Will JavaScript type annotations kill TypeScript?
The creators of Svelte and Turbo 8 both dropped TS recently saying that "it's not worth it".
Yes: If JavaScript gets type annotations then there's no reason for TypeScript to exist.
No: TypeScript remains the best language for structuring large enterprise applications.
TBD: The existing user base and its corpensource owner means that TypeScript isn’t likely to reach EOL without a putting up a fight.
I hope they both die. I mean, if you really need strong types in the browser then you could leverage WASM and use a real programming language.
I don’t know and I don’t care.
Software Development / Tech Life

A Lifelong ‘Maker’ Tackles a Developer Onboarding Problem

Shanea Leven, CEO of CodeSee, shares how her creative streak motivated her to solve a common legacy code problem in this episode of The Tech Founder Odyssey.
Jul 11th, 2023 12:25pm by
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Shanea Leven has always seen herself as a maker. In her teens, she made clothes and considered a career in fashion design. In college, where she pursued a business degree, she taught herself programming, using Visual Basic, and wound up co-founding a company at 19, building custom websites for book authors.

The agency she and her business partner created gave her the experience needed to secure a job at Google. About a year into that experience, she took a job in product development at the company.

“I was hooked,” said Leven, co-founder and CEO of CodeSee, in this episode of the Tech Founder Odyssey podcast series. “I saw the most brilliant people making such beautiful things.”

In this episode, a feature of The New Stack Makers, Leven talked to Heather Joslyn and Colleen Coll about her journey, coming to programming later than many tech founders while maintaining the creative spark that drives both her and her peers.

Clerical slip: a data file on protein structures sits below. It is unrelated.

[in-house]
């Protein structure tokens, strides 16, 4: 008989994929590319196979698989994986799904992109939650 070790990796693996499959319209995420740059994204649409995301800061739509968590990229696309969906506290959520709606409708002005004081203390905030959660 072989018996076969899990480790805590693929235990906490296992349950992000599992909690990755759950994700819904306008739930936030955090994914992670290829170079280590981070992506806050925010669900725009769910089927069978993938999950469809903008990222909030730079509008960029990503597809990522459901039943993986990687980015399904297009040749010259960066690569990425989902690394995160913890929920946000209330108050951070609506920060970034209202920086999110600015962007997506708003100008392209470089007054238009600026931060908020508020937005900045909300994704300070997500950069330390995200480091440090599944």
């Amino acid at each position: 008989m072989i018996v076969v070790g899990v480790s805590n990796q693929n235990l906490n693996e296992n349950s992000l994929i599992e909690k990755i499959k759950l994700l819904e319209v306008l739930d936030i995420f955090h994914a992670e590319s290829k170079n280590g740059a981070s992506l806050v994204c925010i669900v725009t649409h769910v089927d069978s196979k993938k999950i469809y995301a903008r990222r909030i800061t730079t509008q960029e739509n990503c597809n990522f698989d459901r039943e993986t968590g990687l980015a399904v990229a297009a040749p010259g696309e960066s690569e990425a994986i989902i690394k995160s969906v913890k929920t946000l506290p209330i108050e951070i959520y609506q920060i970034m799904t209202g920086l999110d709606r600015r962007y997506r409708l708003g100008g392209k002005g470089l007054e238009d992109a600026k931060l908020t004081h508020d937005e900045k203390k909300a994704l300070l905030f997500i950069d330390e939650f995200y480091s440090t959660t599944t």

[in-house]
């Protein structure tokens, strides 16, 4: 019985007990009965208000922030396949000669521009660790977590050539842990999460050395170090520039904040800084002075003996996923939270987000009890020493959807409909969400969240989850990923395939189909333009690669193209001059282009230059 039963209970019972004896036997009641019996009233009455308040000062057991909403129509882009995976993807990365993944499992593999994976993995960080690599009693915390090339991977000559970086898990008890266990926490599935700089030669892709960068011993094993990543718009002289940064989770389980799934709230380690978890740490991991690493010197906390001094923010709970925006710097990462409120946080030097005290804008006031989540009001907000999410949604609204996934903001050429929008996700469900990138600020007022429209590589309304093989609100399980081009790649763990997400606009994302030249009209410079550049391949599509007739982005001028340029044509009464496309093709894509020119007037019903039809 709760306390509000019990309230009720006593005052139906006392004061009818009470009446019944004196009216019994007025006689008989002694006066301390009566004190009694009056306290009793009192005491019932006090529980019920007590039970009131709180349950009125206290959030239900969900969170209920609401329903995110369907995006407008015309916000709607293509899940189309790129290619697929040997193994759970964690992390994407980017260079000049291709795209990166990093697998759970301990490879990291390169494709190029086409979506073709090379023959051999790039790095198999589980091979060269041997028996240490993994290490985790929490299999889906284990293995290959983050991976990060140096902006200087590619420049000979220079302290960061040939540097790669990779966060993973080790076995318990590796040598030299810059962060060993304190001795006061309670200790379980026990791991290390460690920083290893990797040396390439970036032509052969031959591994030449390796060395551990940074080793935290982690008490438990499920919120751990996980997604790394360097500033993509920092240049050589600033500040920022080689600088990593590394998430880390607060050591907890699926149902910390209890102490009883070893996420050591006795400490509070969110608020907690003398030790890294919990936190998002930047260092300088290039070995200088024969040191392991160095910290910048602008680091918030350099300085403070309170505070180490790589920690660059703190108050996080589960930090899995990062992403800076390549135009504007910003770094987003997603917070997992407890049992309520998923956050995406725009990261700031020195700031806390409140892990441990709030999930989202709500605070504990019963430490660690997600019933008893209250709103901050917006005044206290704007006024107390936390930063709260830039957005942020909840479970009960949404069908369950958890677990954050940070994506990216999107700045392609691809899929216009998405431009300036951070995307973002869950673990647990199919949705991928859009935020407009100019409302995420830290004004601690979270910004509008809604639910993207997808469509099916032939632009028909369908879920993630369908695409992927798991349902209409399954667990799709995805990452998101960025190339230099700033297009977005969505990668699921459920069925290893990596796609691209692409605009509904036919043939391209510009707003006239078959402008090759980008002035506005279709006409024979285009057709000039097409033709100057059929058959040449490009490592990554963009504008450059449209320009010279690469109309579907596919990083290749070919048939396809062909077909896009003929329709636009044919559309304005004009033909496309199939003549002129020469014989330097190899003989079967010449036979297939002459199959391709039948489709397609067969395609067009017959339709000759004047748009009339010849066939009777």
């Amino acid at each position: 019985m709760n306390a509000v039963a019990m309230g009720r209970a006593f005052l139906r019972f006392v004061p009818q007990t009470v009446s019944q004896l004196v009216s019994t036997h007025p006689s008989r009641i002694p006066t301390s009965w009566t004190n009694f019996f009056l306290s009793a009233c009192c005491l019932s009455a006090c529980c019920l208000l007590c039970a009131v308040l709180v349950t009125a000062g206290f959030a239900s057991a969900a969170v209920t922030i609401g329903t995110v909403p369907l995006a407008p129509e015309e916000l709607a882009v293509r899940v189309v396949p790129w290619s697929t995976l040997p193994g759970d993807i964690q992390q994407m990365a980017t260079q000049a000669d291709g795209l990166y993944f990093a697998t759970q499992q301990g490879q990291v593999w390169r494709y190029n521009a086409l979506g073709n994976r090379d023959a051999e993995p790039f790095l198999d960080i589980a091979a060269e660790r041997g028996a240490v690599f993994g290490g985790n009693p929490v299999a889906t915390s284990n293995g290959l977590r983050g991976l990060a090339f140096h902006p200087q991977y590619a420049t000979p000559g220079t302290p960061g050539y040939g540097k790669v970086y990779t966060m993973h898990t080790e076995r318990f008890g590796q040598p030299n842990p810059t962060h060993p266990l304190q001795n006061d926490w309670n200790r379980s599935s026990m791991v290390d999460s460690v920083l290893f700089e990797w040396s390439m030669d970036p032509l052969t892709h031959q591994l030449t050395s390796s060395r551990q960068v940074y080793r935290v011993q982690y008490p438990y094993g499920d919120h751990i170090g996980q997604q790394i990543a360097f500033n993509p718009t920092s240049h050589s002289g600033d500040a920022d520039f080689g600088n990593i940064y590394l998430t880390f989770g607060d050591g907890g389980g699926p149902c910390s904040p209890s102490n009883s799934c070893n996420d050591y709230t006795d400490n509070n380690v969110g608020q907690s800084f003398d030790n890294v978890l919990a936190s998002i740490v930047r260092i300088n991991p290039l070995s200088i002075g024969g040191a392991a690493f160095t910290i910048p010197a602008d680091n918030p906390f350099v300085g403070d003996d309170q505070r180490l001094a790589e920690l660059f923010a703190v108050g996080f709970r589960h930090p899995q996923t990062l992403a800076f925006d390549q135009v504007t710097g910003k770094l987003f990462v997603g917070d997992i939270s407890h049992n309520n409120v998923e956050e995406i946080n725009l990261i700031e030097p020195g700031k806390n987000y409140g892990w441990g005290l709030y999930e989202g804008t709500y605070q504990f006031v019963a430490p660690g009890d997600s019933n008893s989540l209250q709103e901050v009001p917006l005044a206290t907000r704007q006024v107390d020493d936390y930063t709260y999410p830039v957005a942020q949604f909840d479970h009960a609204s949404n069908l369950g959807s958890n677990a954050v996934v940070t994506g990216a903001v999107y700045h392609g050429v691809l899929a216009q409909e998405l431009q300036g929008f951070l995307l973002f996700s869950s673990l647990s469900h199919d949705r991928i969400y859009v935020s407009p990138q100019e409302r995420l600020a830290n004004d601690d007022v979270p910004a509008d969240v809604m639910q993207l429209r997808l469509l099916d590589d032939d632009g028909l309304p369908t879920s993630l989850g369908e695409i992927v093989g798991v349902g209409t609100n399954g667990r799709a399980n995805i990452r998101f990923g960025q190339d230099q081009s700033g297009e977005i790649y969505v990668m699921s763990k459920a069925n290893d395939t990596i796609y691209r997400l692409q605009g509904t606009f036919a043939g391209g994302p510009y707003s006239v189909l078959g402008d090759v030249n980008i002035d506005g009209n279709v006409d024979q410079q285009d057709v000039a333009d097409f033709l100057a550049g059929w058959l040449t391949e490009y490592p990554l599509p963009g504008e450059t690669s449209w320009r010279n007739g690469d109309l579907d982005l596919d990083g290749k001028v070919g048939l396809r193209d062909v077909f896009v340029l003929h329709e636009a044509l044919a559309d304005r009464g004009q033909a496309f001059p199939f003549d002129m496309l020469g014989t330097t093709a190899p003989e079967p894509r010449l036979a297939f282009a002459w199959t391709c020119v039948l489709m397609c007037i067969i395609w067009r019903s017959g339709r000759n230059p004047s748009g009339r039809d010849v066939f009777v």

A Video Presentation Sparks an Epiphany

Google, where Leven spent four years in the mid-2010s, helped her fill in a lot of the knowledge she had missed by being a self-taught programmer. But, she said, she also identified gaps in her technical skills; to remedy the situation, she earned a second bachelor’s degree, in computer science

Working on developer tools for Google, she identified a stubborn challenge: deciphering acres of legacy code and getting onboarded to it as a developer. “I kept seeing the same problem over and over, which was, how do you understand all of this code without reading it line by line?

The desire to help untangle this problem for developers percolated as Leven’s’ career progressed, with stops at Cloudflare, Docker and eBay. Then, she found a 2012 presentation, “Inventing on Principle,” by Bret Victor, a noted interface designer and technologist.

She found Victor’s talk to be “transformational” for her, she said, sparking a line of thinking that resulted in the creation of CodeSee.

“The fastest way to understand code is not just reading it line by line and creating a visualization in your head, but having computers create those visuals for you,” she said. “Lots of people had tried to do it before. I definitely, like a lot of people have tried.

“But the ability to do that at a production-level scale, and have the user experience knowledge to be able to bring that to a usable product, was really, really hard.”

Juggling a Day Job and a Startup

In 2019, Leven started tinkering with what became CodeSee, a developer platform that helps developers and development teams better onboard review and understand code bases.

Not long after, she said, what had been a nights-and-weekend project got venture capital funding, allowing her to quit her day job as head of product management at Lob, a direct mail automation platform.

For several months in 2020, she balanced her VC-funded startup with her day job. The overlap could get awkward, she acknowledged: “I didn’t realize that when after you raise VC funding, they want to talk to you during business hours, like during the day, where you also have a job during the day. You can’t be in two places at the same time.”

Check out the full episode for more of Leven’s founder journey, including advice about raising money from VCs and establishing a company culture.

Like this episode? Here are more from The Tech Founder Odyssey series:

How Teleport’s Leader Transitioned from Engineer to CEO

How 2 Founders Sold Their Startup to Aqua Security in a Year

How Solvo’s Co-Founder Got the ‘Guts’ to Be an Entrepreneur

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TNS owner Insight Partners is an investor in: The New Stack, Docker, Aqua Security, Teleport.
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